By Philip Haldiman, Independent Newsmedia
Peoria has a new city council boundary map that will be ready for the next council election in August 2018.
By a vote of 5-2, the council chose the selection identified as Map 31, one of five finalists.
Councilmembers Michael Finn and Carlo Leone dissented.
Mayor Cathy Carlat said in a statement Peoria is quickly growing and the redistricting process helps voters ensure their councilmember is elected fairly.
“As we approached this redistricting effort, our energy was focused on ensuring an open and transparent process,” she said. “With multiple ways for our residents to participate, we received valuable feedback from our citizens and we are pleased to support a map that came through this process.”
The council based their decision on three federally required criteria: each district must be contiguous, must have substantially equal population and each district must not be drawn in a way that imposes any practice or procedure denying or abridging citizens’ right to vote on account of minority status.
There were a number of additional criteria the council adopted, including that boundaries preserve communities of interest or established neighborhoods, which was the main point of contention in choosing the final map.
Willow District resident Joan Evans took issue with maps 31 and 35. She said the boundaries between the Willow and Ironwood districts would split a neighborhood south of Bell Road near Arrowhead Towne Center. She asked the Council not to split-up the neighborhood.
“Those two maps go against the criteria. Tierra Buena is a street that divides a neighborhood. On the Fourth of July, children have a parade on Tierra Buena,” Ms. Evans said. “It is a community that goes across this street.”
Most council members agreed that all map candidates had split neighborhoods.
But Councilwoman Vicki Hunt said Map 31 is the best option. Addressing Ms. Evans concern, Ms. Hunt said the border at Tierra Buena Lane will not breakup relationships.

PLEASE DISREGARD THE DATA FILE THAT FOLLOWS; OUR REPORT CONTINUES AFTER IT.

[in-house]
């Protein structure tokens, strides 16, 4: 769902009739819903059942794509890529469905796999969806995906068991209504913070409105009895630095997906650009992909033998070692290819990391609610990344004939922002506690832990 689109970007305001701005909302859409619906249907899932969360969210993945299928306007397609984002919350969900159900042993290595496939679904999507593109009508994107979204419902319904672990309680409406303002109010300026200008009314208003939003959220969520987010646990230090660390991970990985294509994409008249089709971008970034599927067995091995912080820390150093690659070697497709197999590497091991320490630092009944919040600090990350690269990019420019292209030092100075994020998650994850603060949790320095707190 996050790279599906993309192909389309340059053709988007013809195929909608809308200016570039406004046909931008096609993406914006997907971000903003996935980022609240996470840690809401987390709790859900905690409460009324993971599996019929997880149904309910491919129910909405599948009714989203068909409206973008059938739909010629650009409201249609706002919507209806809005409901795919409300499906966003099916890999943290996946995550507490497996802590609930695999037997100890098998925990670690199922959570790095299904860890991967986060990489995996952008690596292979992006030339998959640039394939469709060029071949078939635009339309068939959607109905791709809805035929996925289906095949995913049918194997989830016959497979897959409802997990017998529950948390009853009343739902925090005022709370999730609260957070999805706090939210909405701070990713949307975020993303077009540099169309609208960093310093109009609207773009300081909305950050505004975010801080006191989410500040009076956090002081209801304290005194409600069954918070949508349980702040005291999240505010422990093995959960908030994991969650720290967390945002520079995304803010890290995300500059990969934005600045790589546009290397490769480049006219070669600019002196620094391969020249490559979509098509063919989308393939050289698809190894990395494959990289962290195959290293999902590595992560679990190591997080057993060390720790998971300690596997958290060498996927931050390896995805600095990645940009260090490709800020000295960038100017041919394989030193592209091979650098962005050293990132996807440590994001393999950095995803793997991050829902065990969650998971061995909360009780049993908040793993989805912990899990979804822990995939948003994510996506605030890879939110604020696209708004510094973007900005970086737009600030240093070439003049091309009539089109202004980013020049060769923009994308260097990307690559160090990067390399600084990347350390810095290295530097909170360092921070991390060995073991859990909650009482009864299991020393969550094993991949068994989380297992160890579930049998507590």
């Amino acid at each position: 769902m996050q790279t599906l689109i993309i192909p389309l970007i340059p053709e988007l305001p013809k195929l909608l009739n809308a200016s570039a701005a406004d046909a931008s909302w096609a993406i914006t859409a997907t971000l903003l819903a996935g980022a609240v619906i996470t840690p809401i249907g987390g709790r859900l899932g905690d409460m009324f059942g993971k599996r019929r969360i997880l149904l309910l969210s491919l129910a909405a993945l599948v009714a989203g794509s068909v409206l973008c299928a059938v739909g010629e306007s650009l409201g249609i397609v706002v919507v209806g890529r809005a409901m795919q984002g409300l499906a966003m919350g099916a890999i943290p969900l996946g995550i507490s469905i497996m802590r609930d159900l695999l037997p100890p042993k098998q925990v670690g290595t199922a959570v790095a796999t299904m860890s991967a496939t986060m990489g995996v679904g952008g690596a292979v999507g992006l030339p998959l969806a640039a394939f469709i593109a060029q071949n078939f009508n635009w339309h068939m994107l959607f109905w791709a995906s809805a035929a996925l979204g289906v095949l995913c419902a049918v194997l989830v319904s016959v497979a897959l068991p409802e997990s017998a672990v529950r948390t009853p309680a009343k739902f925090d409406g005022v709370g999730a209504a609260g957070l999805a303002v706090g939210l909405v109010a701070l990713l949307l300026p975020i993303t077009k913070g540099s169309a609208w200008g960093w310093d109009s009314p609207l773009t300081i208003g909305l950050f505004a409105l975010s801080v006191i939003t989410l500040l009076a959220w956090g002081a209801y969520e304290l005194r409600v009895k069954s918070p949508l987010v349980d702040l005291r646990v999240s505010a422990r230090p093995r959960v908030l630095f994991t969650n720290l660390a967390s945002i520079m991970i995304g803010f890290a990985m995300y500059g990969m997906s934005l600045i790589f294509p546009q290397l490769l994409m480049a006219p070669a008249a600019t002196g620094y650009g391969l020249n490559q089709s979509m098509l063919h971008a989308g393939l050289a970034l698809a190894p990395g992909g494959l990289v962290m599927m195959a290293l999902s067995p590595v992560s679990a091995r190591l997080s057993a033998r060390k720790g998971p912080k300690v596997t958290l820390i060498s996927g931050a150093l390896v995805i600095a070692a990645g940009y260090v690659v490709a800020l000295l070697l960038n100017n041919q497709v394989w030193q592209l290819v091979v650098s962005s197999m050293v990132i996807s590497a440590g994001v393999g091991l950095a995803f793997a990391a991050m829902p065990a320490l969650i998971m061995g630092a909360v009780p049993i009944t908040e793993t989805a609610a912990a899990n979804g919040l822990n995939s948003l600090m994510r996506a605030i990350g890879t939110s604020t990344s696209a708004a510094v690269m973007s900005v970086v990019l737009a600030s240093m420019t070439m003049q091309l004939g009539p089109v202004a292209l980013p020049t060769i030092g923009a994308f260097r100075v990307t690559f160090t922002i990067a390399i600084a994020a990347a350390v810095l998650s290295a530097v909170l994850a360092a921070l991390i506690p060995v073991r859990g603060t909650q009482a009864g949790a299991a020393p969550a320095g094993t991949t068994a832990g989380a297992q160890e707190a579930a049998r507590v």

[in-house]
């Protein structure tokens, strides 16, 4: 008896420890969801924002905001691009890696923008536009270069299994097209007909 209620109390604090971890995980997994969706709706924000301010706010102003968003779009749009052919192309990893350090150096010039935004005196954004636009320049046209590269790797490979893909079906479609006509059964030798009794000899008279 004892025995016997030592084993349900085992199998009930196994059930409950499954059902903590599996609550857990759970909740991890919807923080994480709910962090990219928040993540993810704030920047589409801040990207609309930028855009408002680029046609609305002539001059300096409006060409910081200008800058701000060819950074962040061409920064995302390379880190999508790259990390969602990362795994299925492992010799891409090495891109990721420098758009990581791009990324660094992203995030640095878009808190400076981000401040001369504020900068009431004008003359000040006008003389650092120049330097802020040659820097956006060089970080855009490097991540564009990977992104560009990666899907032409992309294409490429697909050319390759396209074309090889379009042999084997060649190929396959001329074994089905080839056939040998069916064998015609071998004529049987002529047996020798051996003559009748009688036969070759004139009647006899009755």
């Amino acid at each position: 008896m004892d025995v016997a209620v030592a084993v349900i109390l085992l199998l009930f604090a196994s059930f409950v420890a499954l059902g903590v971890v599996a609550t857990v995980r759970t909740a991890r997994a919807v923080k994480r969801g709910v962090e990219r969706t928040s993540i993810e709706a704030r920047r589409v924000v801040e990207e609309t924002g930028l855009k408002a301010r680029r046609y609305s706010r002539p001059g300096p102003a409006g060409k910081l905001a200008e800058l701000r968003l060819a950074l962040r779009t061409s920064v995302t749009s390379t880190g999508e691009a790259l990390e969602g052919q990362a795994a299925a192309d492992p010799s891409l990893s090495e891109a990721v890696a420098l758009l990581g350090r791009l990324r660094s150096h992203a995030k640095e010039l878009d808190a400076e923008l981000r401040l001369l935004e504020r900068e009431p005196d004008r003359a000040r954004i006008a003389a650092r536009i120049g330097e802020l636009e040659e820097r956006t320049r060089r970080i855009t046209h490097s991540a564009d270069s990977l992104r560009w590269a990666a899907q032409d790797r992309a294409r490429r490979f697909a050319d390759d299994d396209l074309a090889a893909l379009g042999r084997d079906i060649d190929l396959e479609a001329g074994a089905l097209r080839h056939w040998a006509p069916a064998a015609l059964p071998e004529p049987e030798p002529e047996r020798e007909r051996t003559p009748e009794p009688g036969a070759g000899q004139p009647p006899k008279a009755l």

“I don’t think it will be destructive to the quality of the neighborhood,” Ms. Hunt said.
Cities are required to redraw their council boundaries after census counts, and a mid-decade census conducted in 2015 showed Peoria’s population grew almost 5 percent from 2010 to 2015 to about 162,000. The Census Bureau now estimates Peoria to have a population of more than 171,000.
The city charter calls for six council districts, with district boundaries to provide for equal population in each district.
At a previous presentation, City Clerk Rhonda Geriminsky said the population goal for each district in this process is about 26,927 people.
Councilman Finn said a lot of people put a lot of effort into the redistricting process.
“I can honestly say there are three maps that make sense, and when you look at the criteria of keeping the boundaries in place and not unnecessarily splitting up neighborhoods, that was a very tall task,” he said.
A staff Redistricting Committee coordinated a two-phase public engagement process. The first phase included an active website, open houses, community meetings and leveraged traditional and social media to share information and solicit input on communities of interest. The second phase was designed to seek feedback on the five finalist redistricting maps and again included the website, open houses and utilized traditional and social media.
New to the process, the city implemented an online mapping application that allowed residents to create their own maps for consideration.
Deputy City Manager Julie Arendall said the city received 39 maps through the online portal. Three were either current maps or duplicates, 19 did not meet adopted criteria and 17 did meet adopted criteria. Ms. Arendall said the five final maps met the federal criteria and the criteria set forth by the City Council.
Spokeswoman Jennifer Stein said the online mapping application was a success with residents and staff.
“We will continue to use this format in the future,” Ms. Stein said.